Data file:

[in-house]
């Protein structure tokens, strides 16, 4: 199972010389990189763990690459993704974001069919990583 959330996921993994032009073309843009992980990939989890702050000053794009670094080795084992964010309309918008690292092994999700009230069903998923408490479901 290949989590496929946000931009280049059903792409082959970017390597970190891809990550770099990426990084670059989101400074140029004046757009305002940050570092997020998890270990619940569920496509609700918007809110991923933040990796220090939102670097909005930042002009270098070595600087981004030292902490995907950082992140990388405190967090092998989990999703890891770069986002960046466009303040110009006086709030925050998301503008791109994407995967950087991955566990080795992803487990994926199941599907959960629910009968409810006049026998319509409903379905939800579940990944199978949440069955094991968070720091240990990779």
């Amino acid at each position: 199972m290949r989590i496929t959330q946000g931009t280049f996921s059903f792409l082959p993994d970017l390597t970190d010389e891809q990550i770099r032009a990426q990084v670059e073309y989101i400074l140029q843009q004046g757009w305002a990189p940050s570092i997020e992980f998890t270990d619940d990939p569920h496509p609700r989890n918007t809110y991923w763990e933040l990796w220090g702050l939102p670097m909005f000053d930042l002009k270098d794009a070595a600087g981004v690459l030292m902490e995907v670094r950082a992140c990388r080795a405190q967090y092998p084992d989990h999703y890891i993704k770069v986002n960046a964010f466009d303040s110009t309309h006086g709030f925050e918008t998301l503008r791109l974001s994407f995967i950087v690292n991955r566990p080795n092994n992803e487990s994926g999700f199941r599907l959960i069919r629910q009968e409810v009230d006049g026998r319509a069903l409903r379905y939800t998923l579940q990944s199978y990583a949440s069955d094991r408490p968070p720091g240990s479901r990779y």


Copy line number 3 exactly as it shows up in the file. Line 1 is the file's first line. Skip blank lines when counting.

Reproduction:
């Amino acid at each position: 199972m290949r989590i496929t959330q946000g931009t280049f996921s059903f792409l082959p993994d970017l390597t970190d010389e891809q990550i770099r032009a990426q990084v670059e073309y989101i400074l140029q843009q004046g757009w305002a990189p940050s570092i997020e992980f998890t270990d619940d990939p569920h496509p609700r989890n918007t809110y991923w763990e933040l990796w220090g702050l939102p670097m909005f000053d930042l002009k270098d794009a070595a600087g981004v690459l030292m902490e995907v670094r950082a992140c990388r080795a405190q967090y092998p084992d989990h999703y890891i993704k770069v986002n960046a964010f466009d303040s110009t309309h006086g709030f925050e918008t998301l503008r791109l974001s994407f995967i950087v690292n991955r566990p080795n092994n992803e487990s994926g999700f199941r599907l959960i069919r629910q009968e409810v009230d006049g026998r319509a069903l409903r379905y939800t998923l579940q990944s199978y990583a949440s069955d094991r408490p968070p720091g240990s479901r990779y």